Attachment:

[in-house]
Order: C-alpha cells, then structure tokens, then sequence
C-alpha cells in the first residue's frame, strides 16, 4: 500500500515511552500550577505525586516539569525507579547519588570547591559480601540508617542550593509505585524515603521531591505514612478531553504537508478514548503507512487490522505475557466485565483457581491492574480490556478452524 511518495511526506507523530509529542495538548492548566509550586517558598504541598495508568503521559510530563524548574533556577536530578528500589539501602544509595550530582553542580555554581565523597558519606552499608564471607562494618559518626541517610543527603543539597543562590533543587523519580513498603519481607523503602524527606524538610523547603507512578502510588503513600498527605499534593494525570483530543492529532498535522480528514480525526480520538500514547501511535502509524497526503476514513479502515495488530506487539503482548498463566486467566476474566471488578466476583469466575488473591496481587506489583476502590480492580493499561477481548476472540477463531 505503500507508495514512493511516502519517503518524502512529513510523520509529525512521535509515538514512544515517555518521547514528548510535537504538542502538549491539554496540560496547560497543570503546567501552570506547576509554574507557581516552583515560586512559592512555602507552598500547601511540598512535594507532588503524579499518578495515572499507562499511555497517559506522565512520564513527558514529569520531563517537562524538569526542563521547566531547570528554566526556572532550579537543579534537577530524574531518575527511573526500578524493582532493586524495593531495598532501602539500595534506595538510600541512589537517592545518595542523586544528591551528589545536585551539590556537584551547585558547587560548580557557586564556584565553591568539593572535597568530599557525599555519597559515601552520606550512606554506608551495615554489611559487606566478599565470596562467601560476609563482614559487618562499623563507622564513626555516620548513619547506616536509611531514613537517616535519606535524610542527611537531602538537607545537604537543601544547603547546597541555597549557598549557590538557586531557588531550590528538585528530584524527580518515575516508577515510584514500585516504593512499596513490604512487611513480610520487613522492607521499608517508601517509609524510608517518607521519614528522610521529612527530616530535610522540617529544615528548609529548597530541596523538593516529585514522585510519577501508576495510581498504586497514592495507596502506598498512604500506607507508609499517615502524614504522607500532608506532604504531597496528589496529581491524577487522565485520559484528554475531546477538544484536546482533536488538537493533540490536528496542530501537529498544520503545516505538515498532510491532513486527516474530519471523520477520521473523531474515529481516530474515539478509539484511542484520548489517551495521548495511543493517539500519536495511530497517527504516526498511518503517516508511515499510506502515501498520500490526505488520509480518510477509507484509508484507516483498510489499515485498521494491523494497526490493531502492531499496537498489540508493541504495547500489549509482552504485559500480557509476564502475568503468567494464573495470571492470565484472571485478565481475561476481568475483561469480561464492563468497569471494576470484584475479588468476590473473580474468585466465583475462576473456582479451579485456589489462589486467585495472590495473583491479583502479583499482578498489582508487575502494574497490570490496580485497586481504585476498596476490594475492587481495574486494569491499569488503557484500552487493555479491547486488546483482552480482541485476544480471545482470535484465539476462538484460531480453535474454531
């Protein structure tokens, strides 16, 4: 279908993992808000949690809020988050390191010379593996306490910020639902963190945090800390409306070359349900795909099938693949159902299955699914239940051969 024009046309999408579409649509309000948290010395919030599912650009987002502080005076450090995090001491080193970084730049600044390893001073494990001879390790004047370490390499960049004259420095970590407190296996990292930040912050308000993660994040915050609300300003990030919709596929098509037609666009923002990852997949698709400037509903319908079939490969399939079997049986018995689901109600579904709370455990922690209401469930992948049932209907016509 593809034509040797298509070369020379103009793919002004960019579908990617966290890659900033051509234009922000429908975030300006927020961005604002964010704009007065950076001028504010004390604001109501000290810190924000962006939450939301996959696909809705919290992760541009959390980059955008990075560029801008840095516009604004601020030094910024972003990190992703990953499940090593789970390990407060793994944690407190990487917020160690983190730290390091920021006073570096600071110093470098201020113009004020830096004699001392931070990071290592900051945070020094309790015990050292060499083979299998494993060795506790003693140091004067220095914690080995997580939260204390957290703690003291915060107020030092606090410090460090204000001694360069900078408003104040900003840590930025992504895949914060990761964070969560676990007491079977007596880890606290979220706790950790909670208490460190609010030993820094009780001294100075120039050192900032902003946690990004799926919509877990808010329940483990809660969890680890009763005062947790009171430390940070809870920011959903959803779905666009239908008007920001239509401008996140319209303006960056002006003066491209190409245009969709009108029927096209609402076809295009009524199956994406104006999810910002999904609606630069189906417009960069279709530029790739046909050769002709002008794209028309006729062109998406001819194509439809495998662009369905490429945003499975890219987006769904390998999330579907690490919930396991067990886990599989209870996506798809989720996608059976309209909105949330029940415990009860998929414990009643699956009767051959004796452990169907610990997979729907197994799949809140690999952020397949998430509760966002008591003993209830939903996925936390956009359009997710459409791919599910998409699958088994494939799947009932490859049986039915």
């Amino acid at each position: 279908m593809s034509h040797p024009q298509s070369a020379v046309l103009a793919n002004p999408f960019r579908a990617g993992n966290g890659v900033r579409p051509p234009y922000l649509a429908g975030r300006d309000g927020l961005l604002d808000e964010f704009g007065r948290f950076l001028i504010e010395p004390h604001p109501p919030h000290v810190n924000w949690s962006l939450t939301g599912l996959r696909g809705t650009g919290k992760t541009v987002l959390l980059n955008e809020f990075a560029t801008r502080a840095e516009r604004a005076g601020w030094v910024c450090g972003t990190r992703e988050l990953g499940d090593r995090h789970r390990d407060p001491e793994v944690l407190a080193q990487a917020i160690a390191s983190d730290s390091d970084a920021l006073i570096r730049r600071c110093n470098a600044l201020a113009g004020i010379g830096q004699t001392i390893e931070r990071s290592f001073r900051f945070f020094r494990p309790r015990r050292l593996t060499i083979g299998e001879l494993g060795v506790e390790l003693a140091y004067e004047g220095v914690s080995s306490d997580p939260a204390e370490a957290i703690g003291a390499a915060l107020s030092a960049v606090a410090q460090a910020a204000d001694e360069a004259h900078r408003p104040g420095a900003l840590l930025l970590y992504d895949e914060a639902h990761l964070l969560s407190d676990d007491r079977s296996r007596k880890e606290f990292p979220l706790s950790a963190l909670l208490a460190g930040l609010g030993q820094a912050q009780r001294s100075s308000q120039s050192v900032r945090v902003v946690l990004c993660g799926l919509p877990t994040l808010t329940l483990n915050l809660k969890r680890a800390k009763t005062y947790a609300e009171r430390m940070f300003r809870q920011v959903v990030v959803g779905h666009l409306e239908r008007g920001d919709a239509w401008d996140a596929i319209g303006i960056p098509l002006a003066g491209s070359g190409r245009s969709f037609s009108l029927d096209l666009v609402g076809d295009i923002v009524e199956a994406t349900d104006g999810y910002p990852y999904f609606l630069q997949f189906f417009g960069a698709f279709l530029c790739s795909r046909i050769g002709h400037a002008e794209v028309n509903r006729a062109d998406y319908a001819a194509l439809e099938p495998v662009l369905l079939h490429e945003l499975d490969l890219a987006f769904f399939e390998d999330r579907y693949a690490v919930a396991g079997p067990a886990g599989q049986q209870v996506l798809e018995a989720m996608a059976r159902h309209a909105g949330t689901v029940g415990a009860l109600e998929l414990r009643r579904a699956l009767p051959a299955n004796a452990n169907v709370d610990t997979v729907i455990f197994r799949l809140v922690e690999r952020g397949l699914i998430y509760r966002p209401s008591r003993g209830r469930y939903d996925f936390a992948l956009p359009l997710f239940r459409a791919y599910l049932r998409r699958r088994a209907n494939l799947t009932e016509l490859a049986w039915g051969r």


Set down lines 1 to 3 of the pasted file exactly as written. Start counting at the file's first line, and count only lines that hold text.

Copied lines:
[in-house]
Order: C-alpha cells, then structure tokens, then sequence
C-alpha cells in the first residue's frame, strides 16, 4: 500500500515511552500550577505525586516539569525507579547519588570547591559480601540508617542550593509505585524515603521531591505514612478531553504537508478514548503507512487490522505475557466485565483457581491492574480490556478452524 511518495511526506507523530509529542495538548492548566509550586517558598504541598495508568503521559510530563524548574533556577536530578528500589539501602544509595550530582553542580555554581565523597558519606552499608564471607562494618559518626541517610543527603543539597543562590533543587523519580513498603519481607523503602524527606524538610523547603507512578502510588503513600498527605499534593494525570483530543492529532498535522480528514480525526480520538500514547501511535502509524497526503476514513479502515495488530506487539503482548498463566486467566476474566471488578466476583469466575488473591496481587506489583476502590480492580493499561477481548476472540477463531 505503500507508495514512493511516502519517503518524502512529513510523520509529525512521535509515538514512544515517555518521547514528548510535537504538542502538549491539554496540560496547560497543570503546567501552570506547576509554574507557581516552583515560586512559592512555602507552598500547601511540598512535594507532588503524579499518578495515572499507562499511555497517559506522565512520564513527558514529569520531563517537562524538569526542563521547566531547570528554566526556572532550579537543579534537577530524574531518575527511573526500578524493582532493586524495593531495598532501602539500595534506595538510600541512589537517592545518595542523586544528591551528589545536585551539590556537584551547585558547587560548580557557586564556584565553591568539593572535597568530599557525599555519597559515601552520606550512606554506608551495615554489611559487606566478599565470596562467601560476609563482614559487618562499623563507622564513626555516620548513619547506616536509611531514613537517616535519606535524610542527611537531602538537607545537604537543601544547603547546597541555597549557598549557590538557586531557588531550590528538585528530584524527580518515575516508577515510584514500585516504593512499596513490604512487611513480610520487613522492607521499608517508601517509609524510608517518607521519614528522610521529612527530616530535610522540617529544615528548609529548597530541596523538593516529585514522585510519577501508576495510581498504586497514592495507596502506598498512604500506607507508609499517615502524614504522607500532608506532604504531597496528589496529581491524577487522565485520559484528554475531546477538544484536546482533536488538537493533540490536528496542530501537529498544520503545516505538515498532510491532513486527516474530519471523520477520521473523531474515529481516530474515539478509539484511542484520548489517551495521548495511543493517539500519536495511530497517527504516526498511518503517516508511515499510506502515501498520500490526505488520509480518510477509507484509508484507516483498510489499515485498521494491523494497526490493531502492531499496537498489540508493541504495547500489549509482552504485559500480557509476564502475568503468567494464573495470571492470565484472571485478565481475561476481568475483561469480561464492563468497569471494576470484584475479588468476590473473580474468585466465583475462576473456582479451579485456589489462589486467585495472590495473583491479583502479583499482578498489582508487575502494574497490570490496580485497586481504585476498596476490594475492587481495574486494569491499569488503557484500552487493555479491547486488546483482552480482541485476544480471545482470535484465539476462538484460531480453535474454531